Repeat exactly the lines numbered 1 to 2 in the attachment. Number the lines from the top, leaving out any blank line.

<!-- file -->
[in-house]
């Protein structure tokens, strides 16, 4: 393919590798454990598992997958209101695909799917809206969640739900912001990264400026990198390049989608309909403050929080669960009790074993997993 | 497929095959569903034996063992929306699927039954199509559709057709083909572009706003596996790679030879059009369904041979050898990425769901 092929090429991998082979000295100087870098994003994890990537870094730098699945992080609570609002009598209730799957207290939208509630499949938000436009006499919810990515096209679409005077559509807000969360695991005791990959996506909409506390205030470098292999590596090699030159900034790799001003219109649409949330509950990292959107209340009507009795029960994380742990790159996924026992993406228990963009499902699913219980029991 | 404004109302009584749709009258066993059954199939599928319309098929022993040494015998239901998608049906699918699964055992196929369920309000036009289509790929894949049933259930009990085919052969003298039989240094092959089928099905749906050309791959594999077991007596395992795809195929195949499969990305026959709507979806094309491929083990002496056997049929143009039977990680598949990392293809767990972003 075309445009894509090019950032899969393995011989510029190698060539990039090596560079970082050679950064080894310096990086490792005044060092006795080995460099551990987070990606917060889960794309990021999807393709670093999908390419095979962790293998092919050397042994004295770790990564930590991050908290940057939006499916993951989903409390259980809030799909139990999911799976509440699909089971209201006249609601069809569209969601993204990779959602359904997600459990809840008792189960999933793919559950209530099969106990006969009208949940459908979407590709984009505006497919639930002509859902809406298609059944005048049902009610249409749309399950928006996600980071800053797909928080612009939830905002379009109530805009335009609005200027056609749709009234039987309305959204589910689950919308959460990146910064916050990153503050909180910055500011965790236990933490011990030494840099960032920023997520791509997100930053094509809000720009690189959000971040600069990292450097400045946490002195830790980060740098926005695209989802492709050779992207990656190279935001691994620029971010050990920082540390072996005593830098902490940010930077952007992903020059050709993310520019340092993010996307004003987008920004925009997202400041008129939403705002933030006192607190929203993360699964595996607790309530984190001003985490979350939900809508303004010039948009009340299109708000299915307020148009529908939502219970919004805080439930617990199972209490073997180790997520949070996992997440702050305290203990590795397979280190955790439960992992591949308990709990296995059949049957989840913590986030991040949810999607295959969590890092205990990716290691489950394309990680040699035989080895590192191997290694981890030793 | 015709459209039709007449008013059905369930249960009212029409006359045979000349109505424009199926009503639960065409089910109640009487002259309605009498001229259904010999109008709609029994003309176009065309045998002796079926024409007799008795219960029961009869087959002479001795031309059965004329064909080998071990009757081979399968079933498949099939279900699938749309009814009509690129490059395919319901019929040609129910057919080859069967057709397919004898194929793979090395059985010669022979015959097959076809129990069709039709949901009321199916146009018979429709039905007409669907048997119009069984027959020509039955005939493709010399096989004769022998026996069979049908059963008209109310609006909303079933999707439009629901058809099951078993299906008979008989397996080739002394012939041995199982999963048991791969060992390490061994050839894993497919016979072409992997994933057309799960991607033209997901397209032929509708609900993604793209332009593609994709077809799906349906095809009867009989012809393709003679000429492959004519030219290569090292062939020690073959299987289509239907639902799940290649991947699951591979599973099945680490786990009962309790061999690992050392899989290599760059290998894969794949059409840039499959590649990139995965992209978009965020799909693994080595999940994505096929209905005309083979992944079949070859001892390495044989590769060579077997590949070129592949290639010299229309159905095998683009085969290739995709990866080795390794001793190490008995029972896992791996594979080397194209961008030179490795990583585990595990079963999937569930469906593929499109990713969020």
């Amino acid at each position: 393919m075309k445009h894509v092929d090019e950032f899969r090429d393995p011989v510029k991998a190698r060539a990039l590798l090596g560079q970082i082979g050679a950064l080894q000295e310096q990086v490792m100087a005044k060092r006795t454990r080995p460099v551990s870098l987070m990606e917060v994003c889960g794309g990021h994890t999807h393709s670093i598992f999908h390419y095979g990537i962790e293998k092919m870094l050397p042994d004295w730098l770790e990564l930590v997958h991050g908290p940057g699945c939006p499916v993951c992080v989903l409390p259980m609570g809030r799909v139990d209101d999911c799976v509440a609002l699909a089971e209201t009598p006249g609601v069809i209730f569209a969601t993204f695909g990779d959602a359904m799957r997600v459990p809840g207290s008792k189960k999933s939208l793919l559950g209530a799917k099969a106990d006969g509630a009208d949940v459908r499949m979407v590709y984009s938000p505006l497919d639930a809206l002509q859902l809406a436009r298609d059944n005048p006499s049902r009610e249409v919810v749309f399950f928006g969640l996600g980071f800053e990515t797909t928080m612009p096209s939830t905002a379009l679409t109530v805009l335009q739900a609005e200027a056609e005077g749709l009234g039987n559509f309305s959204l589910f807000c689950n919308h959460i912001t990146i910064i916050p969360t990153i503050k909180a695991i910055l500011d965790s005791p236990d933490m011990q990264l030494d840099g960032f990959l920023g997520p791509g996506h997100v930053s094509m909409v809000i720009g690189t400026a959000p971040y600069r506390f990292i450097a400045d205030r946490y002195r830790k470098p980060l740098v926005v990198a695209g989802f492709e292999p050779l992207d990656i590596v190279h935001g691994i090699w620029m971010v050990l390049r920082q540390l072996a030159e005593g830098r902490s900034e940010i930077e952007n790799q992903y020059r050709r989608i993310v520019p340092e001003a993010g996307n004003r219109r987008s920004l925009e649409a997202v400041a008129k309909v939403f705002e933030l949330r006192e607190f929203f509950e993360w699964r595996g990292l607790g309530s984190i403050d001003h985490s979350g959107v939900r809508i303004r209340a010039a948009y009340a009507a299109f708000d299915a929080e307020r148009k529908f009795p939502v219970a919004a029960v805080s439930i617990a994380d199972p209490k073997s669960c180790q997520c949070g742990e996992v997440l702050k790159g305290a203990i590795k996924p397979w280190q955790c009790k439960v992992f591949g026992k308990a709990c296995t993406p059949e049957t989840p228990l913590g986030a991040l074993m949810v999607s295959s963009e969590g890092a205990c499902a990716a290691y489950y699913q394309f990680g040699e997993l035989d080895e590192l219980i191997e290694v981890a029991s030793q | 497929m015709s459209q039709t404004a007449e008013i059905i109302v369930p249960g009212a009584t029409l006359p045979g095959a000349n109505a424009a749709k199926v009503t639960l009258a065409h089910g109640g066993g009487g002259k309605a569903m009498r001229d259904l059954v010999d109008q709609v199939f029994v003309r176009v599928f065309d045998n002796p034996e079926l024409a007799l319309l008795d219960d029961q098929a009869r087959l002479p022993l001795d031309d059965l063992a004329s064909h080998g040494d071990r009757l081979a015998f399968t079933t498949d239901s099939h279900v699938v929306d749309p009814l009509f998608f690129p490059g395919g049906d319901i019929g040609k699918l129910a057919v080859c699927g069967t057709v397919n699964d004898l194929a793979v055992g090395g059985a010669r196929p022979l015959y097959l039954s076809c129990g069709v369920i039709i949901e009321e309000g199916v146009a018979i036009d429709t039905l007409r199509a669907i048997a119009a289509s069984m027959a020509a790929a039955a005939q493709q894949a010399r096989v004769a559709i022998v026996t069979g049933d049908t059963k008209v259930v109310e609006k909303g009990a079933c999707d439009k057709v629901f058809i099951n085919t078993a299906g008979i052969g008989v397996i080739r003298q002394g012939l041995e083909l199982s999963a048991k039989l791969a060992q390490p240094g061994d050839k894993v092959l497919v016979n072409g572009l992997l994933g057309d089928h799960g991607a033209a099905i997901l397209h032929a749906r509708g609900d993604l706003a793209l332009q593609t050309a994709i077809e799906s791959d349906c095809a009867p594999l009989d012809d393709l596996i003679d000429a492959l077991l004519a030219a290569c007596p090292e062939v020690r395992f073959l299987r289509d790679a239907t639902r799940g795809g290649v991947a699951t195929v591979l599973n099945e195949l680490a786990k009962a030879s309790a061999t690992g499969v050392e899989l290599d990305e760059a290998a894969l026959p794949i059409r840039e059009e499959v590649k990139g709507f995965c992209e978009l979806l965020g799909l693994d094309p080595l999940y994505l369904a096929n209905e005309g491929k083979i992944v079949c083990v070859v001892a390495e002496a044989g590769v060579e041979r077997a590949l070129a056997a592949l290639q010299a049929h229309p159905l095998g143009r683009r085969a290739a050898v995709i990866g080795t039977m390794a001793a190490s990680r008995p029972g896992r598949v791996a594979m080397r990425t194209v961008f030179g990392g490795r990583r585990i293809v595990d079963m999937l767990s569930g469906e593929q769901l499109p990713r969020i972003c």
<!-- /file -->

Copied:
[in-house]
């Protein structure tokens, strides 16, 4: 393919590798454990598992997958209101695909799917809206969640739900912001990264400026990198390049989608309909403050929080669960009790074993997993 | 497929095959569903034996063992929306699927039954199509559709057709083909572009706003596996790679030879059009369904041979050898990425769901 092929090429991998082979000295100087870098994003994890990537870094730098699945992080609570609002009598209730799957207290939208509630499949938000436009006499919810990515096209679409005077559509807000969360695991005791990959996506909409506390205030470098292999590596090699030159900034790799001003219109649409949330509950990292959107209340009507009795029960994380742990790159996924026992993406228990963009499902699913219980029991 | 404004109302009584749709009258066993059954199939599928319309098929022993040494015998239901998608049906699918699964055992196929369920309000036009289509790929894949049933259930009990085919052969003298039989240094092959089928099905749906050309791959594999077991007596395992795809195929195949499969990305026959709507979806094309491929083990002496056997049929143009039977990680598949990392293809767990972003 075309445009894509090019950032899969393995011989510029190698060539990039090596560079970082050679950064080894310096990086490792005044060092006795080995460099551990987070990606917060889960794309990021999807393709670093999908390419095979962790293998092919050397042994004295770790990564930590991050908290940057939006499916993951989903409390259980809030799909139990999911799976509440699909089971209201006249609601069809569209969601993204990779959602359904997600459990809840008792189960999933793919559950209530099969106990006969009208949940459908979407590709984009505006497919639930002509859902809406298609059944005048049902009610249409749309399950928006996600980071800053797909928080612009939830905002379009109530805009335009609005200027056609749709009234039987309305959204589910689950919308959460990146910064916050990153503050909180910055500011965790236990933490011990030494840099960032920023997520791509997100930053094509809000720009690189959000971040600069990292450097400045946490002195830790980060740098926005695209989802492709050779992207990656190279935001691994620029971010050990920082540390072996005593830098902490940010930077952007992903020059050709993310520019340092993010996307004003987008920004925009997202400041008129939403705002933030006192607190929203993360699964595996607790309530984190001003985490979350939900809508303004010039948009009340299109708000299915307020148009529908939502219970919004805080439930617990199972209490073997180790997520949070996992997440702050305290203990590795397979280190955790439960992992591949308990709990296995059949049957989840913590986030991040949810999607295959969590890092205990990716290691489950394309990680040699035989080895590192191997290694981890030793 | 015709459209039709007449008013059905369930249960009212029409006359045979000349109505424009199926009503639960065409089910109640009487002259309605009498001229259904010999109008709609029994003309176009065309045998002796079926024409007799008795219960029961009869087959002479001795031309059965004329064909080998071990009757081979399968079933498949099939279900699938749309009814009509690129490059395919319901019929040609129910057919080859069967057709397919004898194929793979090395059985010669022979015959097959076809129990069709039709949901009321199916146009018979429709039905007409669907048997119009069984027959020509039955005939493709010399096989004769022998026996069979049908059963008209109310609006909303079933999707439009629901058809099951078993299906008979008989397996080739002394012939041995199982999963048991791969060992390490061994050839894993497919016979072409992997994933057309799960991607033209997901397209032929509708609900993604793209332009593609994709077809799906349906095809009867009989012809393709003679000429492959004519030219290569090292062939020690073959299987289509239907639902799940290649991947699951591979599973099945680490786990009962309790061999690992050392899989290599760059290998894969794949059409840039499959590649990139995965992209978009965020799909693994080595999940994505096929209905005309083979992944079949070859001892390495044989590769060579077997590949070129592949290639010299229309159905095998683009085969290739995709990866080795390794001793190490008995029972896992791996594979080397194209961008030179490795990583585990595990079963999937569930469906593929499109990713969020």